As part of the Dynamics 365 Spring 2018 release, Model-driven PowerApps were announced. They are essentially PowerApps that are configured using the Dynamics 365 framework. I discussed in Build Feature Rich, Codeless, Business Applications using Microsoft PowerApps the features from Dynamics 365 that Model-driven PowerApps have inherited but what about the features that Dynamics 365 has that Model-driven PowerApps don’t. We need to be able to understand this in order to make decisions around using Model-driven PowerApps for true xRM projects over Dynamics 365, and understand what we can achieve with Model-driven PowerApps.
The highlights from my dive into the two feature set are that Document Management (SharePoint integration) and Dynamics 365 App for Outlook are missing from Model-driven PowerApps. In Dynamics 365 implementation projects these features are usually critical to achieving a customer’s requirements and business objectives.
Intelligence Configuration for Sales Insights is also not included in Model-driven PowerApps and while it is a recent addition to Dynamics 365 I see it becoming a key feature for driving customer engagement for its users.
Now, let’s dive into the detail…
Dynamics 365 Feature Comparison
I decided that the easiest way to compare the feature set was to start looking into the Settings module. Straight away I could see a difference in the number of feature options available.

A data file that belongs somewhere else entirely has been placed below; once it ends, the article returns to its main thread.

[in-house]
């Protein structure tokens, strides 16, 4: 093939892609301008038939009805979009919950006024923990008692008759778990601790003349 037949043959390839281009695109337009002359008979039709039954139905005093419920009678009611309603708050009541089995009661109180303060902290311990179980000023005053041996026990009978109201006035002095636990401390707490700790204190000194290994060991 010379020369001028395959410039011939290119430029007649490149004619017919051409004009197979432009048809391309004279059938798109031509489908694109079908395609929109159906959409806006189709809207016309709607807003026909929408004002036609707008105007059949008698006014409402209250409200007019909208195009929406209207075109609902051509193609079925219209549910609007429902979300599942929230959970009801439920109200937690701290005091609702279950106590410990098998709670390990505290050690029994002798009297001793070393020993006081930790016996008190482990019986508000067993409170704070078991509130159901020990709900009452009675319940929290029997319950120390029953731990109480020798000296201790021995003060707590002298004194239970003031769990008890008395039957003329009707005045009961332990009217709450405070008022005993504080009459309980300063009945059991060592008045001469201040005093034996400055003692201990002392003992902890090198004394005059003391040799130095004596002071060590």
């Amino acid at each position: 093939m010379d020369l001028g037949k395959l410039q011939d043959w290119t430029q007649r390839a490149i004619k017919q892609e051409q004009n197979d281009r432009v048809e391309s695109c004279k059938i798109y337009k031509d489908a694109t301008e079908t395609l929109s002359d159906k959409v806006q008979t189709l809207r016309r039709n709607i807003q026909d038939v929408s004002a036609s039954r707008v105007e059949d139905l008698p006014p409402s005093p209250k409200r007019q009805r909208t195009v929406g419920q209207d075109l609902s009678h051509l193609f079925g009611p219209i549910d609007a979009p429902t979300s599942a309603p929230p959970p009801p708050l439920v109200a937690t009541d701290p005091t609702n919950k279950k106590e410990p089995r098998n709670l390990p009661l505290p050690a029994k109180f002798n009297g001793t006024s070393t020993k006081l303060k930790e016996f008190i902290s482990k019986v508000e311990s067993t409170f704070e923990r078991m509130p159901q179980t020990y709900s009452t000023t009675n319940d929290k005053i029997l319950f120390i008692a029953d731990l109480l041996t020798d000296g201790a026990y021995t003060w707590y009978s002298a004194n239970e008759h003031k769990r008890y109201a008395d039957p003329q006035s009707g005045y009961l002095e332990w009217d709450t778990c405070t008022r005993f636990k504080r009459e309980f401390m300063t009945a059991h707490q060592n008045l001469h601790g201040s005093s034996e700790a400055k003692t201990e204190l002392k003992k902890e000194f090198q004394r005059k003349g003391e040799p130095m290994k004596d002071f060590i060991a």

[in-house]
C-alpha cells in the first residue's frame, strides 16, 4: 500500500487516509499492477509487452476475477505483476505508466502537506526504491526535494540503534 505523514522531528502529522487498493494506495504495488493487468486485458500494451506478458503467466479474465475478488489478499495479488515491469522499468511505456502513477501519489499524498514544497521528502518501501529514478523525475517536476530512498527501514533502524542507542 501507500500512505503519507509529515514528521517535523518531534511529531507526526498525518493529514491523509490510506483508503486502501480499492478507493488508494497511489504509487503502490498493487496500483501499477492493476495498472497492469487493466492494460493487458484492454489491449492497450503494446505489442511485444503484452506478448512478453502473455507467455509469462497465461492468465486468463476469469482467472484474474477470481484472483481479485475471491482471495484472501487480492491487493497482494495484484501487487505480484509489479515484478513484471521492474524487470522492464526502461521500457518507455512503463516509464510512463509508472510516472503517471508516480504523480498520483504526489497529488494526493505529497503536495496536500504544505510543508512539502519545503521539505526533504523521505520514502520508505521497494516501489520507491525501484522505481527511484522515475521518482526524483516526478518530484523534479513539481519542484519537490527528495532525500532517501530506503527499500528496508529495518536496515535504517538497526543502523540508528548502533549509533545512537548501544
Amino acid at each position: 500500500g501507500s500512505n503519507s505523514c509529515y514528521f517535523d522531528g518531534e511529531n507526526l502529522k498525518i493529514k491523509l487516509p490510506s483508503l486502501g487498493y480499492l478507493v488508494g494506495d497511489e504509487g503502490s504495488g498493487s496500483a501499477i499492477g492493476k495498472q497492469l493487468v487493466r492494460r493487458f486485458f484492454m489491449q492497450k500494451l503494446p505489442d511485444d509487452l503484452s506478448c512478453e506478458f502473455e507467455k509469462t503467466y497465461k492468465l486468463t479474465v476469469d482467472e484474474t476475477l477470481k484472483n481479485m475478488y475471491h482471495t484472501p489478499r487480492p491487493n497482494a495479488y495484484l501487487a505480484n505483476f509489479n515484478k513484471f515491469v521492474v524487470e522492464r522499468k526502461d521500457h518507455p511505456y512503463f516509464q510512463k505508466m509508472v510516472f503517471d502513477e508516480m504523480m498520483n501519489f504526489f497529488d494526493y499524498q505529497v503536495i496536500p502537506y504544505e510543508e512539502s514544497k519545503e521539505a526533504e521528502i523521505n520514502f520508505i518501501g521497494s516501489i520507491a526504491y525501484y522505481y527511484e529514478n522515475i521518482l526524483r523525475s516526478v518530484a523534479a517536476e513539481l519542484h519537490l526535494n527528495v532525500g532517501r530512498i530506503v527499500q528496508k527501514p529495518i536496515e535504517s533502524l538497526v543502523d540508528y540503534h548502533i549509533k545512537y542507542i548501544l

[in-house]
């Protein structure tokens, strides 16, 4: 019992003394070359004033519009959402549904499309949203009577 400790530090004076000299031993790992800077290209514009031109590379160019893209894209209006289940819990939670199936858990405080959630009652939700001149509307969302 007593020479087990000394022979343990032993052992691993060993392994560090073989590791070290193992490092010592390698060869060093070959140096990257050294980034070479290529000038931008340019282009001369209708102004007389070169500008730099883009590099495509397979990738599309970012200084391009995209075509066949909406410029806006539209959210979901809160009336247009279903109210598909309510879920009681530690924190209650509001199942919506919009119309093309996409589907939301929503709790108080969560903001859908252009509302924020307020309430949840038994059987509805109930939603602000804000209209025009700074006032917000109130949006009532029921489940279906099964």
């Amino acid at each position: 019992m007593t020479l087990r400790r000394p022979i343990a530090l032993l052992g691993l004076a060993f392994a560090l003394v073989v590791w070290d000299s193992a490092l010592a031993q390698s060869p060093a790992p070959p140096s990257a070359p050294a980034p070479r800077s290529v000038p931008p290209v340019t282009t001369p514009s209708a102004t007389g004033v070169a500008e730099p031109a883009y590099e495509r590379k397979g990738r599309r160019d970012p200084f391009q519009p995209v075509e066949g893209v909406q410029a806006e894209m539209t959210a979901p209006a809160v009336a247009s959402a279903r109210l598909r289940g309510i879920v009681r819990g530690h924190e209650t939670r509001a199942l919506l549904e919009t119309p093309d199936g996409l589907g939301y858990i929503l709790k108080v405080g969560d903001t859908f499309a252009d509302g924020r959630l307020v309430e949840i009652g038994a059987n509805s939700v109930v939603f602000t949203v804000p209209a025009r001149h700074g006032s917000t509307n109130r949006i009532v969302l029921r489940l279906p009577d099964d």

Diving into each of the features I was able to compile the following table.
Access to Dynamics 365 Entities from a Model-Driven PowerApp
Access to Dynamics 365 entities from Model-Driven PowerApp is determined by the PowerApp license type and also the restricted entities. However, I was wondering how do the forms behave for a Model-Driven App connected to an existing Dynamics 365 CDS? For example the standard CRM entities such as Opportunity, Quote, Case etc. have special form logic and action buttons compared to simple forms that you get with a custom entity.
Turns out that a Model-Driven App connected to an existing Dynamics 365 CDS will pick up the same forms as Dynamics 365. Based on this it is technically possible for a user with a PowerApps Plan 2 license (US$40) to access the Sales Hub Dynamics 365 app (US$95) since the only Sales entity that is restricted is Goal. However, I don’t imagine this is how the licensing was designed to work.
User Interface Differences
Dynamics 365 v9.x currently has two user interfaces; the classic interface and the Unified Interface. However, Model-Driven Power Apps only has the Unified Interface.
The differences between the features of these interfaces can be found here.
Solution Component Differences
I also checked out the solution component differences. Of which only the Service Management specific components (Routing Rule Sets, Record Creation and Update Rules, SLAs) do not appear for Model-driven PowerApps. All other solution components for configuration or customisation are available.
Hopefully this information will be useful when considering Model-driven PowerApps for your next xRM project.